When I get off the elevator and walk into the Busch Stadium press box with a media credential around my neck on May 15, I’ll look out across a perfectly manicured baseball field with the St. Louis skyline above and pause for a moment to reflect.

I’ve never covered a Major League Baseball game before, and it’s hard to know exactly what emotions will overtake me in that moment, but I know that among them will be an overwhelming sense of gratitude to all who have invested in me over the years.

My high school sports career ended in May of 2011, causing a brief identity crisis that the University of Tennessee — and the Beacon — quickly helped solve.

From age 5 until my senior year of high school, there was always another baseball or basketball season to look forward to, and I filled the gaps in between with golf and soccer.

That ended when my 2011 baseball season did.

But as I took off my cleats for the final time with a lump in my throat at the conclusion of the homeschool world series in Auburndale, Florida, I never could have imagined the adventure that was about to begin.

I made the trip from Memphis to Knoxville for freshman orientation just a month later and caught a glimpse of what the future would hold — even if I didn’t realize it then.

Former UT athletic director Mike Hamilton announced his resignation on June 7, 2011, which happened to be the second and final day of my orientation session.

Rather than sit through another mind-numbing session about the importance of civility and the dangers of drugs and alcohol, I decided to sneak away and somehow immerse myself in an important moment of UT sports history.

I chickened out just short of walking into the Stokely Family Media Center at Neyland Stadium to see the press conference and instead settled for a spot on the ground beside The Sports Animal’s live radio broadcast on the outskirts of the stadium.

The guys on the radio that day, Jesse Smithey and Vince Ferrara, soon became more than just voices on the radio. They became colleagues.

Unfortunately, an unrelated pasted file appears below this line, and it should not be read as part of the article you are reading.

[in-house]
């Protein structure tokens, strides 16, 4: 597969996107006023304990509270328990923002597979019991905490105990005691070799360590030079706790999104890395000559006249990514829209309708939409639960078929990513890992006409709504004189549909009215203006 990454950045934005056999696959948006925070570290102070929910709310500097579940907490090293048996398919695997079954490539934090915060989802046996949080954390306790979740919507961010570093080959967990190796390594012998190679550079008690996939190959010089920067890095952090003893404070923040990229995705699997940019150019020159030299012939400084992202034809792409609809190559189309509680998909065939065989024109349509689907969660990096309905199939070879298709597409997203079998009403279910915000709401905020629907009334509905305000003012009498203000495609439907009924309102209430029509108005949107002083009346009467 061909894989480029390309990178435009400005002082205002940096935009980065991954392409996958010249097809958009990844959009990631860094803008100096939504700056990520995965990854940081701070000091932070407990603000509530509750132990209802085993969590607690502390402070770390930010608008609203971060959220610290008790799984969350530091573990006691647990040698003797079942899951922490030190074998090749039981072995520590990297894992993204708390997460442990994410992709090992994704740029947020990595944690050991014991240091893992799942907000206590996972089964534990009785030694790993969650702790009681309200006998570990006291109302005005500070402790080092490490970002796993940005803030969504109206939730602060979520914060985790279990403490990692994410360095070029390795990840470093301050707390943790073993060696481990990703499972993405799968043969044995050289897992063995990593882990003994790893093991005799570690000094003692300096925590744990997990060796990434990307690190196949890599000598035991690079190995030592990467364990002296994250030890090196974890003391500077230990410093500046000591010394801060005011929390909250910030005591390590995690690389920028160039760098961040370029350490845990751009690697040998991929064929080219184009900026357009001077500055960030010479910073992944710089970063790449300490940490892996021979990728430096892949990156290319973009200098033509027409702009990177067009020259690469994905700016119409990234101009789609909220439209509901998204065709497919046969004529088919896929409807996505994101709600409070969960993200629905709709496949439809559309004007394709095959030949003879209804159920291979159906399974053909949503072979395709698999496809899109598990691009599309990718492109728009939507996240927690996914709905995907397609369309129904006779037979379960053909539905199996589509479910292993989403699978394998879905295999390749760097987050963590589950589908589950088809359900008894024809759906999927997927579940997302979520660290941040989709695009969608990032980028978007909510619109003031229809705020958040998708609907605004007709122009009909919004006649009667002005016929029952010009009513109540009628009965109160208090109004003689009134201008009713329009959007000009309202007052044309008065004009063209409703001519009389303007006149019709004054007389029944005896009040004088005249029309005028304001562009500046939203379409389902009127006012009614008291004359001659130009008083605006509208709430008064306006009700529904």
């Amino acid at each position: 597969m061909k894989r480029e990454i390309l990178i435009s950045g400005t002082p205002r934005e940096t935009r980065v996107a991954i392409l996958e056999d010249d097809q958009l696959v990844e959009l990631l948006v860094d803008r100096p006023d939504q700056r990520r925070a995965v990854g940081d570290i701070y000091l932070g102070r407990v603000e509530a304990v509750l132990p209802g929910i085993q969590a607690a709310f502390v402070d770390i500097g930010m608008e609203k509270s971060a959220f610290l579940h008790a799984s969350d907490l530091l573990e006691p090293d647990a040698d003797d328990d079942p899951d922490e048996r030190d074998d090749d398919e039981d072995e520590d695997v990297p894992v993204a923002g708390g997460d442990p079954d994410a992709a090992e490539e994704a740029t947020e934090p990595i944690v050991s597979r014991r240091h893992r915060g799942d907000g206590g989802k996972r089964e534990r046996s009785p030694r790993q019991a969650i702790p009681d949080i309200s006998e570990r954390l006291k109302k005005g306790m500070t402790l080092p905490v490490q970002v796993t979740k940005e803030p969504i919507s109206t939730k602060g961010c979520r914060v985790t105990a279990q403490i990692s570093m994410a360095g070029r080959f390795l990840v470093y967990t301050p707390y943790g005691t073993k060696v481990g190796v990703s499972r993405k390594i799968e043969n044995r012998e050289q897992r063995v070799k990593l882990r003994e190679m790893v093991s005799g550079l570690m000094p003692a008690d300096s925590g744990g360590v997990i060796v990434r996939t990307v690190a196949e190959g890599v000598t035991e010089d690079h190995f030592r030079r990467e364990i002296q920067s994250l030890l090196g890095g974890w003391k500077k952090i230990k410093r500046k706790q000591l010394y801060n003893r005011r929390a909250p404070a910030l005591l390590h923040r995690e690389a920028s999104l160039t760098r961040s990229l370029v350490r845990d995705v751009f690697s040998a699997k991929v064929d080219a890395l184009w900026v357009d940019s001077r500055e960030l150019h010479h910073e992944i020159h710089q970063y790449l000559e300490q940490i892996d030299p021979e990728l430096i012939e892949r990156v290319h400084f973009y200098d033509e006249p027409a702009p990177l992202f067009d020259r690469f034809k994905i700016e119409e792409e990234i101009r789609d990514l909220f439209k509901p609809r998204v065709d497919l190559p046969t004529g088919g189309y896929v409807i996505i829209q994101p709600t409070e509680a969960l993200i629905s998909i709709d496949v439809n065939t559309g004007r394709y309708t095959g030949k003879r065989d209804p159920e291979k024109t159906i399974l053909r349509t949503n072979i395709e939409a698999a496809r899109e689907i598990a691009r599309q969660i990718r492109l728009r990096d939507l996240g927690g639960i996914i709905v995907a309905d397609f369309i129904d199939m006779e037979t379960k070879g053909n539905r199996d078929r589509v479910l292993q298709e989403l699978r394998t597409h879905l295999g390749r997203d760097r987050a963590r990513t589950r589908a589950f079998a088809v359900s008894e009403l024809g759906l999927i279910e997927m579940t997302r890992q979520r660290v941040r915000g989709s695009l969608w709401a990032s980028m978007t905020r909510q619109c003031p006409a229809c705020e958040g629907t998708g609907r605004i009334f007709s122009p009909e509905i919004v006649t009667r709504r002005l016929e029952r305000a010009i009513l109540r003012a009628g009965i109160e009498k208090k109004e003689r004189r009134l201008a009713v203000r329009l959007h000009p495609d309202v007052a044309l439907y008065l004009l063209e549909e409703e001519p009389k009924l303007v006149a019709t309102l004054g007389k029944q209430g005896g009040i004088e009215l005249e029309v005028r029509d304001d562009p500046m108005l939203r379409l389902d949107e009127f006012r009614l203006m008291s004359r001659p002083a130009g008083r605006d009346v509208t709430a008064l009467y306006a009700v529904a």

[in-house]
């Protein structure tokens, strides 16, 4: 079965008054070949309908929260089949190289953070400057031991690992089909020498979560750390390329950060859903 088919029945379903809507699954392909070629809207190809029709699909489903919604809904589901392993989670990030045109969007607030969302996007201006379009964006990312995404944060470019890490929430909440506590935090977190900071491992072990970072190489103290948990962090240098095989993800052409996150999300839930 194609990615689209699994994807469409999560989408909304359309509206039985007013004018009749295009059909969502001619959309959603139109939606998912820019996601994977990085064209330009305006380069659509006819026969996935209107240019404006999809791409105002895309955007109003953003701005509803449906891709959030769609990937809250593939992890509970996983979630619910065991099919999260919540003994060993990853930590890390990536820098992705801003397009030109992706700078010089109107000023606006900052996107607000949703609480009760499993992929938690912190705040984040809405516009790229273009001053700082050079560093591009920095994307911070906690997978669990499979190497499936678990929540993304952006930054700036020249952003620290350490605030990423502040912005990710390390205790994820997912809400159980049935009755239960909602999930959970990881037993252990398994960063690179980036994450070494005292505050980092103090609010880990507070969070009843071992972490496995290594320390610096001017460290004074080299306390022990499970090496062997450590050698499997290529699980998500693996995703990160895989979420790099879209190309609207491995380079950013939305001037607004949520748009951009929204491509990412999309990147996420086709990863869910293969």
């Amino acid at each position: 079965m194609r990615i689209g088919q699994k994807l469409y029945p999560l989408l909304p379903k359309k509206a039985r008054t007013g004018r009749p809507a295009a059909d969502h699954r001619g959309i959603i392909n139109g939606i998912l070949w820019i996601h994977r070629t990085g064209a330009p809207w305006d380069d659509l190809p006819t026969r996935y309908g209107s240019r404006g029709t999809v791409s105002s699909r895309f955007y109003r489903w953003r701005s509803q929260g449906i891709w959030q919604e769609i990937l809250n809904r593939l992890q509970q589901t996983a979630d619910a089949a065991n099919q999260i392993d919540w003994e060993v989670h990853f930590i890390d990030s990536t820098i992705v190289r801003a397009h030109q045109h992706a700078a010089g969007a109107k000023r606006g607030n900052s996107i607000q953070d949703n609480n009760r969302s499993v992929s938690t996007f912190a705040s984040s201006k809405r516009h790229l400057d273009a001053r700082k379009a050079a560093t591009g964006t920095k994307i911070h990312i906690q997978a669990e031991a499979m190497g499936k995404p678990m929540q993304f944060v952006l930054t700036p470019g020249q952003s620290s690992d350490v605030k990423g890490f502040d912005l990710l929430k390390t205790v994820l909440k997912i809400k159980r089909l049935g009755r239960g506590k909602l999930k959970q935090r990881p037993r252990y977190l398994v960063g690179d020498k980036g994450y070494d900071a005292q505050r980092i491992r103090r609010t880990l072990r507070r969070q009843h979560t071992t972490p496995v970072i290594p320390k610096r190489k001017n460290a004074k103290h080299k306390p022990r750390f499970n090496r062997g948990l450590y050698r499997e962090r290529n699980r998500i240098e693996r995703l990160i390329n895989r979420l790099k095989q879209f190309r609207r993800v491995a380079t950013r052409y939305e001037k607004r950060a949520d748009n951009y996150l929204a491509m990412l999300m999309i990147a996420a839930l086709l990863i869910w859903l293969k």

Nine months later — after paying my dues on the volleyball beat for the Beacon — I sat courtside at Bridgestone Arena in Nashville as then-SEC commissioner Mike Slive handed Pat Summitt her 16th and final SEC Tournament trophy.

I was no longer an outside spectator of history, but a credentialed media member charged with documenting it for a media outlet.

A little more than three years removed from that moment, I have been blessed with countless more opportunities in journalism — and not just sports journalism — that have brought both personal and professional growth.

At my core, I am defined by my faith, and regardless of what happens in my career I know that my faith and family can sustain me and bring a fulfilling life.

But what an incredible bonus it has been to find a profession that evokes the same passion from me that competing in sports once did (I can’t even play intramural softball without pulling a hamstring these days).

Yes, there is at least one more season to anticipate. This one doesn’t end until you have enough money saved for retirement, though.

It’s called a career.

Thanks to the incredible opportunities I have been granted over the past four years, I am ready to embrace it.

David Cobb is a senior in journalism and electronic media. During his time at the Beacon he has worked as a staff writer, assistant news editor, sports editor and senior columnist. He may be reached at dcobb3@vols.utk.edu.

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